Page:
A Semester in Morocco
From January to May 2015, I lived in Rabat, Morocco's capital city, studying Arabic and journalism at the Center for Cross-Cultural Learning.
I still remember my Irish dancing teacher’s last words to me before I left for Morocco last January.
“Of all the people I know, I’d have never thought it’d be you to go all the way to Africa,” she said, grinning wide. “If you told me you were going as far as Revere [MA], I’d have been just as surprised.”
For 16 years, I feared Rita O’Shea about as much as I admired her. From a young age, I knew that dance class time wasn’t the time to fool around... she made that pretty clear to me the day she kicked me out of class for misbehaving on the dance floor. I was only 4 years old and probably hyped up on sugar, but I was wasting her time and she wasn't afraid to tell me. During the years I danced under her name, Rita’s propensity to speak her mind is what scared me most. To be fair, it still scares me. She has never been, and probably never will be, one to sugar coat things.
But these days, it also happens to be the quality I admire most about her. She’s candid; she tells you exactly what she thinks whether you’re ready to hear it or not. It might not always be what you want to hear and sometimes what she says might be best taken with a grain of salt, but every once in a while, Rita says exactly what you need to hear.
Still, her parting words came as a shock to me. I moved nearly 1,000 miles away from home three years ago; what was another few thousand miles? I let it go, though, because I imagined that despite how normal it all seemed to me at the time, she probably couldn’t help but think back to the 4-year-old she first knew me as — the quiet girl who all but refused to dance on stage at the family ceili and only reluctantly agreed to do so with tears in her eyes and the promise of taking home one of the ceramic pumpkin centerpieces. She was likely referring to the teenager whose anxiety manifested itself in some pretty unfortunate ways before and after every major Irish dancing competition, and the now 21-year-old college student who visits dance class every time she's home because she isn’t ready to say goodbye to the community she grew up in. All of this was, and still is, a big part of who I am.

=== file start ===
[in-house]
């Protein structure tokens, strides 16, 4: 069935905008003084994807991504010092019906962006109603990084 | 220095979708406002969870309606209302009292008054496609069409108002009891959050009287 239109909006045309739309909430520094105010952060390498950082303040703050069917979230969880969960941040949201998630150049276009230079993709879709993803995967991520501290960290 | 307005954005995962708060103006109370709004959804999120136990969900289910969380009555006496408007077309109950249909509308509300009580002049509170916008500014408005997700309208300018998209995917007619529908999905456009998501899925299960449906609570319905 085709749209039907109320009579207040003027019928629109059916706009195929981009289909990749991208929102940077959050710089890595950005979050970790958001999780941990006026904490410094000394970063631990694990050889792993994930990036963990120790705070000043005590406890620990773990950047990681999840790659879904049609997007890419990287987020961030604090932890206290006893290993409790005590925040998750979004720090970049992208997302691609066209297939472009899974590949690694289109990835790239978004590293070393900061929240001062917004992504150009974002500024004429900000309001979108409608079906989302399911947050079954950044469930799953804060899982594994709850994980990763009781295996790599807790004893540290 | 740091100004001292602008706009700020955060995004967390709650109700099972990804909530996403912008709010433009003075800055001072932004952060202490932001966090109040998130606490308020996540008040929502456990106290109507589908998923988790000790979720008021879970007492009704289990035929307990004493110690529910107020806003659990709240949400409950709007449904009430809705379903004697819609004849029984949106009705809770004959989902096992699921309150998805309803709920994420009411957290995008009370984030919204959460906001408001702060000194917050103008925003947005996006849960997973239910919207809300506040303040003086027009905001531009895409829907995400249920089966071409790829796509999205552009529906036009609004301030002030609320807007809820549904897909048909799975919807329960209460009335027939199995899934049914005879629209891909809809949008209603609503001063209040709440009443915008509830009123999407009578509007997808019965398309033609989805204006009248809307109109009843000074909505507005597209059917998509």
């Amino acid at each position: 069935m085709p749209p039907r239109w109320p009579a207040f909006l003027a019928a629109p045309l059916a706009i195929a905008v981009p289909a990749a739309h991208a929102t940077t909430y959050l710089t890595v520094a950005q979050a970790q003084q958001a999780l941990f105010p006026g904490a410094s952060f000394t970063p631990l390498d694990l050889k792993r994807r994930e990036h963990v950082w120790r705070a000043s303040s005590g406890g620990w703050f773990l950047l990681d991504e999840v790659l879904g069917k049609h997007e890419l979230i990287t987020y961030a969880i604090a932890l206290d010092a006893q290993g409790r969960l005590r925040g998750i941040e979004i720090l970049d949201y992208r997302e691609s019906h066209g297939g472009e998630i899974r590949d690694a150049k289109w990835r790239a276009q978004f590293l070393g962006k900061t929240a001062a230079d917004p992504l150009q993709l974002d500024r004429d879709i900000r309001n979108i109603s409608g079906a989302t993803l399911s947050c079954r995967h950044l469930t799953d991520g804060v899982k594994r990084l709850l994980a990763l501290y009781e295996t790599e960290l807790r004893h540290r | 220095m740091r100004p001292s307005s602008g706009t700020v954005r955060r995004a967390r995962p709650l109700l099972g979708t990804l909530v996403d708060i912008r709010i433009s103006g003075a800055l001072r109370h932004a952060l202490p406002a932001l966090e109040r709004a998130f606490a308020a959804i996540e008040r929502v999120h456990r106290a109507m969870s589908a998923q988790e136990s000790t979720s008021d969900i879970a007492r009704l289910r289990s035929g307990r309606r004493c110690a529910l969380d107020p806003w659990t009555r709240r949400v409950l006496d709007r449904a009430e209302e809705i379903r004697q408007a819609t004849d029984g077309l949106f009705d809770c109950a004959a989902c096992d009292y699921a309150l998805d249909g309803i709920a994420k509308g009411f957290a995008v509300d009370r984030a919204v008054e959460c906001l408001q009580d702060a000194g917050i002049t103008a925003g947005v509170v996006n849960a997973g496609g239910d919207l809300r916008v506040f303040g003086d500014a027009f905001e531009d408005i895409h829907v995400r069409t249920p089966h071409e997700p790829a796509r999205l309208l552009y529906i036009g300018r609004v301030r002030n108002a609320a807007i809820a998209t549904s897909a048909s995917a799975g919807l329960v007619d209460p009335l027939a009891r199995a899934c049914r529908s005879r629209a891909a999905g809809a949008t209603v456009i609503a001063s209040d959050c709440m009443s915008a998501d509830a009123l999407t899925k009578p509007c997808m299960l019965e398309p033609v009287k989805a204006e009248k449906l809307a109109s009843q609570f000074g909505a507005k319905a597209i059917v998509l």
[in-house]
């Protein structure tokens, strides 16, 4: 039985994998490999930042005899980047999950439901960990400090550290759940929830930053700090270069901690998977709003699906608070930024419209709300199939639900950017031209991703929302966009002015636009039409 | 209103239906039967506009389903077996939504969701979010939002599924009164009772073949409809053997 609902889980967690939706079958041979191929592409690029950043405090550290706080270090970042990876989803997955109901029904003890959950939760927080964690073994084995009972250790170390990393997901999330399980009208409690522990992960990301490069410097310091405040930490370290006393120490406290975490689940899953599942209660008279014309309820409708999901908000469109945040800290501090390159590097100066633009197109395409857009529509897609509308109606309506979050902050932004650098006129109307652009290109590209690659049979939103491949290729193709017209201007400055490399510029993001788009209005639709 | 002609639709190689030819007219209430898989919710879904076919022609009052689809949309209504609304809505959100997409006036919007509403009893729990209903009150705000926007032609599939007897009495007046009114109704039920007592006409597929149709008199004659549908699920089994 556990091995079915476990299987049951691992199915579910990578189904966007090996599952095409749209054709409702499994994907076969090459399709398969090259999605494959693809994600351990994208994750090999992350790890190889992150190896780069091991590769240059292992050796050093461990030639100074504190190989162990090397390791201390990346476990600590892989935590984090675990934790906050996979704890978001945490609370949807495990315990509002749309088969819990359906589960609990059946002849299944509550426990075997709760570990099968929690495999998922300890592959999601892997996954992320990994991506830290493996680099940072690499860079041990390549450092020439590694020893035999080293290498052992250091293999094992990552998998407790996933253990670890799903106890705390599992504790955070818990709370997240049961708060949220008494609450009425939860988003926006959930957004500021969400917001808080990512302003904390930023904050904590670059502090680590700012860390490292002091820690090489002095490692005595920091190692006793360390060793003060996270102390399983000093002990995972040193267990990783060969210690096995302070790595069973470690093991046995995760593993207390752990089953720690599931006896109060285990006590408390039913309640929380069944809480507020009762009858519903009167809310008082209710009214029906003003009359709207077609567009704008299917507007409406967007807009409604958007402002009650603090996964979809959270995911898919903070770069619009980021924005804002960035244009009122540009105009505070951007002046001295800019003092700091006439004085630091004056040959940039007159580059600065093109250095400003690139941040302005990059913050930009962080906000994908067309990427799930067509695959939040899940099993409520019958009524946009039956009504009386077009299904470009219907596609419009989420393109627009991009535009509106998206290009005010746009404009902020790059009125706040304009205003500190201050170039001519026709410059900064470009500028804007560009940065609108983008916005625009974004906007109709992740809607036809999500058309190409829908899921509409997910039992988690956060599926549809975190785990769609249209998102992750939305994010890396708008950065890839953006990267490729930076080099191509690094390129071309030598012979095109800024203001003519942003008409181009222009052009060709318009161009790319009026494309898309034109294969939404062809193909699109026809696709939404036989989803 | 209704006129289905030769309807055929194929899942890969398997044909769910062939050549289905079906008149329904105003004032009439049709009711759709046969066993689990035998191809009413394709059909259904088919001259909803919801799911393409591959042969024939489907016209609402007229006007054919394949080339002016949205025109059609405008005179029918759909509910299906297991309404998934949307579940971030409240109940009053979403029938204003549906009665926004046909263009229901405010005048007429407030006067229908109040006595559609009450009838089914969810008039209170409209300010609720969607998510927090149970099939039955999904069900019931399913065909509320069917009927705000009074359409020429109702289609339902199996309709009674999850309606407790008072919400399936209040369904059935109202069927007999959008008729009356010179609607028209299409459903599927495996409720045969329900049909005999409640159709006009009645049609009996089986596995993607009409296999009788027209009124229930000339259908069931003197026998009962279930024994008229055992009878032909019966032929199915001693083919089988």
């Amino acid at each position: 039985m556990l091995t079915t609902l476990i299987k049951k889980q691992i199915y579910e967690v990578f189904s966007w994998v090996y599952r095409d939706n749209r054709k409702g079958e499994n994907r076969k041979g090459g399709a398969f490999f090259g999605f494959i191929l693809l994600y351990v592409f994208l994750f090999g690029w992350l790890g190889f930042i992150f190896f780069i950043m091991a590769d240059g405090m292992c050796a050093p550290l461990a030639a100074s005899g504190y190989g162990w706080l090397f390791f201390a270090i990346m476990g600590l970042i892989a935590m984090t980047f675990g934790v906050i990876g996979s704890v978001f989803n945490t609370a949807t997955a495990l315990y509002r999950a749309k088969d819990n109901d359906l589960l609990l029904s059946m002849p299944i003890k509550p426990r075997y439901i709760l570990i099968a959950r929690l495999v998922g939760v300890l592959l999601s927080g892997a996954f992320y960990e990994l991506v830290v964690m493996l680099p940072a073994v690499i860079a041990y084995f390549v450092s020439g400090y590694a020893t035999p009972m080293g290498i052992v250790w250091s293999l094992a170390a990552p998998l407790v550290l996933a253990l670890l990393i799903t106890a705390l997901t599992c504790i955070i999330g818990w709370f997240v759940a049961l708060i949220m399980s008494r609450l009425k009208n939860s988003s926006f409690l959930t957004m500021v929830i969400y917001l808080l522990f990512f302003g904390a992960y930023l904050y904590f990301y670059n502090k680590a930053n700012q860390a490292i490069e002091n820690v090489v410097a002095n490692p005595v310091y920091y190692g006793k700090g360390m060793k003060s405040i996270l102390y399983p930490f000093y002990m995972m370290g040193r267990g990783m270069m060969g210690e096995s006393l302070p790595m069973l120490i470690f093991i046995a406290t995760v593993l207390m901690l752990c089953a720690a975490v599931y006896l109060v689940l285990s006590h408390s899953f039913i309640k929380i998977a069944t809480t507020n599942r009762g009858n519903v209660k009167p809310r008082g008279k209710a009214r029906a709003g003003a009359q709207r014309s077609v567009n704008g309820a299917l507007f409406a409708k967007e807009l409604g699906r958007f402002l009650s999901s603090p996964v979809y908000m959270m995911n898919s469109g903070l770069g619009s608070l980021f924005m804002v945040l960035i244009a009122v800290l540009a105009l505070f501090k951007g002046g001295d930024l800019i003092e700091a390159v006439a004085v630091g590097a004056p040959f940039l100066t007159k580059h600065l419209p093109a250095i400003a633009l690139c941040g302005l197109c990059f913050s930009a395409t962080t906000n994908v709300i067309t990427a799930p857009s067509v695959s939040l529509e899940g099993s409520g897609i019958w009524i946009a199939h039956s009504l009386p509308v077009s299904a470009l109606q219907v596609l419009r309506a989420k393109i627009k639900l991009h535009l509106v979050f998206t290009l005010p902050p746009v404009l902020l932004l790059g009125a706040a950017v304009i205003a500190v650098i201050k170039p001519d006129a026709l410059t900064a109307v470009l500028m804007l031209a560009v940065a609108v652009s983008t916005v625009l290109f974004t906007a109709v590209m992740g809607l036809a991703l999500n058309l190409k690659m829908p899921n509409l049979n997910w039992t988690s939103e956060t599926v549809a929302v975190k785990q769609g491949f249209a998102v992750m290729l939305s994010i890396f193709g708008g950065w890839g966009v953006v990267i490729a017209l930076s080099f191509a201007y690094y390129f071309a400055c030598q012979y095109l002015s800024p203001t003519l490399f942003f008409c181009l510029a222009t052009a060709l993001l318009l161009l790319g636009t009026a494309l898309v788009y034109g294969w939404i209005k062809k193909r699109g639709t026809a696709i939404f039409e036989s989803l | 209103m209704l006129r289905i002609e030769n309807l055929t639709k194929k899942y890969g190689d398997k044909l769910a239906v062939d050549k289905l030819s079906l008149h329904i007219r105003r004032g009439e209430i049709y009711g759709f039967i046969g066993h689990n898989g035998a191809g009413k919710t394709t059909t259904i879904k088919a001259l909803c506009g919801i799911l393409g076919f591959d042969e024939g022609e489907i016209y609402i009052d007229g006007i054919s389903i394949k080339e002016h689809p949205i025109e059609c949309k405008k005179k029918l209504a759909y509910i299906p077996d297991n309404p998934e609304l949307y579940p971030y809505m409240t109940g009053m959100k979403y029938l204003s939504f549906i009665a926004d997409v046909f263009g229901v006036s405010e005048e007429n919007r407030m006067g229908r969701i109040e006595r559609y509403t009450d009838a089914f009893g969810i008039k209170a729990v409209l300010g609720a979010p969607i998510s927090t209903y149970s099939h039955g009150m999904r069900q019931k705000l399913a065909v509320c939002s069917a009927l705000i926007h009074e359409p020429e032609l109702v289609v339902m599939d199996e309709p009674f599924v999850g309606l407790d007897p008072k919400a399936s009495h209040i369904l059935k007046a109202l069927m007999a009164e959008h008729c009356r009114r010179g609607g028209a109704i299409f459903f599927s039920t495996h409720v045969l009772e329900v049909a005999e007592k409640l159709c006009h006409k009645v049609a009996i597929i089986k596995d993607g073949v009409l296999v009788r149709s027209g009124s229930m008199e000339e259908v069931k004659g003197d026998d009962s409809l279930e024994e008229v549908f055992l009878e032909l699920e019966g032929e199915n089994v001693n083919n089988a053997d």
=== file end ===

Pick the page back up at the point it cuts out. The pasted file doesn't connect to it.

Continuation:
So when Rita said almost the same thing last May, I just smiled and shook my head. I knew that her words were merely a reflection on the version of me she had known so well for 16 years. That girl, I realized, will always be a part of me, increasing in complexity from the experiences that shape her. In other words, Rita showed me, likely without intending to, that I can be both the girl I just described and the girl who boards a flight to Morocco, nearly 5,000 miles away from everything familiar to her. Sometimes, it takes the help of others to peel back the layers of ourselves we don’t realize we haven’t yet shed.
After hearing it for the second time, I found myself less concerned with what Rita said and more interested in remembering why I had chosen Morocco in the first place. It was a question I had been asked quite a bit, sometimes out of genuine curiosity and other times, unfortunately, as if to suggest I was crazy. I initially chose Morocco because of the program it offered: field experience in journalism and language study in Arabic. But I wanted more out of my study abroad than a line on my resume; I wanted to immerse myself in a different culture. I wanted to live and learn in an area of the world and among people who are too often misunderstood and misrepresented by the media. I wanted to escape the safe walls of Loyola's campus with the expectation of getting lost, frustrated and challenged at every turn. In Morocco, that's exactly what happened. I woke up most mornings to the sound of the call to prayer. I walked home from school each day on roads covered in a day's worth of trash. I ate dinner each night with a family who didn’t speak the same language as me and I relearned how to accomplish basic daily tasks like how to shower and use the bathroom, how to shop and how to eat. Tasks that initially appeared impossible soon became routine.